Your body makes metabolic “decisions" based on its reading of your environment - which means that the sustainable benefits of exercise happen after you stop exercising. During long-duration workouts, your body thinks to itself, “I’m burning fat. I need to make sure I have enough fat - at all times - so I don’t run out of fuel during these stressful periods." As a result, your body will actually start to make and store more fat as soon as you finish the workout. This is your body’s defensive response to an unnatural condition you created.

To burn fat and keep it off, you need to give your body the right challenge - a challenge that triggers your body to stop, not encourage, fat production.

Let’s take a quick look at what your body uses for fuel when you exercise.

When you put your body in motion, its first fuel source is ATP. This “high-octane" energy source doesn’t last long - only for the first two minutes. To keep going, your body burns carbohydrates stored in your muscles and liver. This lasts for the next 10 to 15 minutes. Once you pass the 20-minute mark, you’re predominantly burning fat.

Look at the chart below:

Body Fuel WithVarying Activity






1- 5 %



5- 8 %
2- 5 %

This chart shows that at low-intensity activity, your body derives most of its energy from carbohydrates and only 15 percent from fat. But when you step up your activity level to moderate, you increase the energy burned from fat to 55 percent of the total. If you increase your activity to high-intensity, you dramatically reduce your dependency on fat and derive nearly all your energy from carbs.

The relationship between moderate-intensity exercise and fat burning has led many to the logical conclusion that you should exercise at moderate intensity, because that’s how you burn the most fat. But long-term practice of this strategy actually causes problems.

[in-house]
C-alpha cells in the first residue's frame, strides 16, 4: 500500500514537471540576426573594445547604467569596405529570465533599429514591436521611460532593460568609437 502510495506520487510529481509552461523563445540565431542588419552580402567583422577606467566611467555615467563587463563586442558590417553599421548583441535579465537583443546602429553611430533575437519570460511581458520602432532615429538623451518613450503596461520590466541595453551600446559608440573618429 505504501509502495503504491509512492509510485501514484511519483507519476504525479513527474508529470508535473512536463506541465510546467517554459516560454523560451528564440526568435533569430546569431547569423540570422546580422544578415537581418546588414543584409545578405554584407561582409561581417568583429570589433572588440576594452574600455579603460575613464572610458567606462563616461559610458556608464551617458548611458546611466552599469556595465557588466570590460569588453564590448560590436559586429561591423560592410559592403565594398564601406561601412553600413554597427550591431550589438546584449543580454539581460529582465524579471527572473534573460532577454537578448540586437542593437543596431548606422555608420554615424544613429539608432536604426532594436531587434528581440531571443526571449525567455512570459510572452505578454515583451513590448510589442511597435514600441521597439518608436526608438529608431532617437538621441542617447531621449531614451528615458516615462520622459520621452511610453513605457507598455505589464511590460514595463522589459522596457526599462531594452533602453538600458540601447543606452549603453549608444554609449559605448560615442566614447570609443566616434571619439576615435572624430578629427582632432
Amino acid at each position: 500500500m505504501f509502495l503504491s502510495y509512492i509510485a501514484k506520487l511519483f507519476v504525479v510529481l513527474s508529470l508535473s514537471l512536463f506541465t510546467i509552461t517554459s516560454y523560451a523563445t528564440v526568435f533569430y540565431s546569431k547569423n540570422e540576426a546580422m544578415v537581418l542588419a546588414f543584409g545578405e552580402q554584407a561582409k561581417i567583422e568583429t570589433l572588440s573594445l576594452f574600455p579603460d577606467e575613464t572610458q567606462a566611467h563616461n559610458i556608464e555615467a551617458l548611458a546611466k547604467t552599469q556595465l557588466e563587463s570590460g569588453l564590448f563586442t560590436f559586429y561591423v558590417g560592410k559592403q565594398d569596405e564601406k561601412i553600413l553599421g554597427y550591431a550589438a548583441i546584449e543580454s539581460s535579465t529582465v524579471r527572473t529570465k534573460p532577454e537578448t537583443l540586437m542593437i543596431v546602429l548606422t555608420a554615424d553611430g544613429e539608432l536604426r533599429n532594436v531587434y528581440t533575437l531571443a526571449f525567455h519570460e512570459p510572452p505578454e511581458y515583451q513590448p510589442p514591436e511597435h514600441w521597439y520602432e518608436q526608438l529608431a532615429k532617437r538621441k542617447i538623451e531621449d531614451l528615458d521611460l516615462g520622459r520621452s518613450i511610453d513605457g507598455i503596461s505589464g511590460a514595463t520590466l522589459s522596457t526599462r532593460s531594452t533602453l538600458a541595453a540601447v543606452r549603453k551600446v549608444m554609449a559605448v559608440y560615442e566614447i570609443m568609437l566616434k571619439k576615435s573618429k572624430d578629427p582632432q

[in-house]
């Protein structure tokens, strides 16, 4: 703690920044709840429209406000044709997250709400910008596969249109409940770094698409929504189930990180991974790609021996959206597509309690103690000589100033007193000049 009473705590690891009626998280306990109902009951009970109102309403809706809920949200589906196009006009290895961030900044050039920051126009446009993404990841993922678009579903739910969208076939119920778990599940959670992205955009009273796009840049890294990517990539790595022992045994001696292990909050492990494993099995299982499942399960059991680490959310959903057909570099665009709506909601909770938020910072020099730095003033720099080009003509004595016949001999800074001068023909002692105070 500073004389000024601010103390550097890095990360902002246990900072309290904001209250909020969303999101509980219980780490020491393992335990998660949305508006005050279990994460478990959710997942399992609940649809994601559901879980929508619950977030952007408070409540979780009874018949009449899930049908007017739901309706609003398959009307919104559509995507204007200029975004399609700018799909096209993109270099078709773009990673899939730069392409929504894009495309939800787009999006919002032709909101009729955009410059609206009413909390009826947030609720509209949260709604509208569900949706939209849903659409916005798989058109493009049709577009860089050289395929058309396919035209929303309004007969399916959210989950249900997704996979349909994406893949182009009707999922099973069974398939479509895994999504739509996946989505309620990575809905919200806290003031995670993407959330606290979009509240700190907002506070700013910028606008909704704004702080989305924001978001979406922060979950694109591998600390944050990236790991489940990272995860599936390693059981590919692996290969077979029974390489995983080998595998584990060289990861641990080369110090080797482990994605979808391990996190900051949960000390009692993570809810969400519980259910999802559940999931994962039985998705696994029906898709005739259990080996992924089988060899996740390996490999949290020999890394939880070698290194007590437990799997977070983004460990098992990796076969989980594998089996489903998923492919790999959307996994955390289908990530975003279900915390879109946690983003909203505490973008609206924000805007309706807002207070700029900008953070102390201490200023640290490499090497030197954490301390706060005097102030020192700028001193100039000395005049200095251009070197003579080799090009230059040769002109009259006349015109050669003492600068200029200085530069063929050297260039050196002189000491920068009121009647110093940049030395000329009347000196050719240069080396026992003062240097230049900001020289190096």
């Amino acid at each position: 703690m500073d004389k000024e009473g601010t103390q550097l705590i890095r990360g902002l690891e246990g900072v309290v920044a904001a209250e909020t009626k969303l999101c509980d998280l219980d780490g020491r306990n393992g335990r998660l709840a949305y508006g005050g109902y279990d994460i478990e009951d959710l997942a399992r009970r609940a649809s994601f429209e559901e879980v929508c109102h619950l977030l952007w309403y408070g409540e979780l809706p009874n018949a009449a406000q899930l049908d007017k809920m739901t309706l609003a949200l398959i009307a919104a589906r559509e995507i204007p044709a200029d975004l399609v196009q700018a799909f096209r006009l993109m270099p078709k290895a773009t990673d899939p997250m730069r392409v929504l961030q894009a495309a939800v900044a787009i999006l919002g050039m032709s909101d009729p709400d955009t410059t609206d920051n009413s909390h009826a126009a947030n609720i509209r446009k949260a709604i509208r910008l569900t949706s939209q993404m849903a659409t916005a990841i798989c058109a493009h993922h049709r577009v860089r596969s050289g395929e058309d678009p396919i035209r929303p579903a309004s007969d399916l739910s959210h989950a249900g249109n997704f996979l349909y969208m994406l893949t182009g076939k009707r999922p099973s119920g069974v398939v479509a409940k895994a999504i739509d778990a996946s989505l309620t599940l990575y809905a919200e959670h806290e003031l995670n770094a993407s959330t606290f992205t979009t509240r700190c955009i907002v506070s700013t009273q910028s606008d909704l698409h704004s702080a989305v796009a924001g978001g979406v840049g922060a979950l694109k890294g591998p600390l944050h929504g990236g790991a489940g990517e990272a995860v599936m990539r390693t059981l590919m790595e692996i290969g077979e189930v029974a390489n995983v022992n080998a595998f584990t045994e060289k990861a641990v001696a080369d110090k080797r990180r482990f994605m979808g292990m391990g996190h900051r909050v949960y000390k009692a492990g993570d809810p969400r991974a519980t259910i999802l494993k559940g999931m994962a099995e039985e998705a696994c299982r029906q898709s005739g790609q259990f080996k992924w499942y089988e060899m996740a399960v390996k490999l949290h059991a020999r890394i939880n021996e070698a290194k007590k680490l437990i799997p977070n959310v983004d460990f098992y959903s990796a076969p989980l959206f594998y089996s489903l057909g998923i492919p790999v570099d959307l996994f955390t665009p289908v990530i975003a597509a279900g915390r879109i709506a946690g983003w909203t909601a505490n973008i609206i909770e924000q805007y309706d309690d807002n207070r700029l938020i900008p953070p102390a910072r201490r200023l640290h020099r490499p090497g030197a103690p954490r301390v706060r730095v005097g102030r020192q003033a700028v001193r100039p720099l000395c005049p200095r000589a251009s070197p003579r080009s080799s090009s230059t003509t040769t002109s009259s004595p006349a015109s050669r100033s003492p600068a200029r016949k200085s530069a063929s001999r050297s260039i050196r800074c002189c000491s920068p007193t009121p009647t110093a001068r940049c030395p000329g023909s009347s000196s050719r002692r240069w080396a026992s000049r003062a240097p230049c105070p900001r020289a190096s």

Hours of Tiresome, Boring Exercise ... Just to Build More Fat

You can use this strategy to lose weight and to get reasonably lean. But because your body learns to store energy as fat, you can only get lean after you sacrifice muscle and other high-energy burning tissues. Unless you cut calories in addition to exercising, your body will try to build more fat and give up more lean tissue until, sooner or later, your body wins.

Another consequence of longer-duration cardio? As many of my patients have found, this unnatural activity can cause joint degeneration. Plus, if you persist through middle age and beyond, this type of exercise can accelerate some very negative effects of aging. It lowers testosterone and growth hormone, boosts destructive cortisol levels, and robs you of muscle, bone, and internal organ mass and strength.

Short-duration exercise, on the other hand, actually increases levels of growth hormone. Case in point: Researchers from Loughborough University in Leicestershire, England tested growth hormone levels in sprinters and endurance athletes. On average, the sprinters had three times as much growth hormone as the endurance runners.

Remember that the most important changes from exercise occur after, not during, the exercise period. If you take a look at the table above, you’ll see that the body burns an even higher percentage of energy as fat - 60 percent - while resting. (The “cardio" proponents seem to overlook this fact.)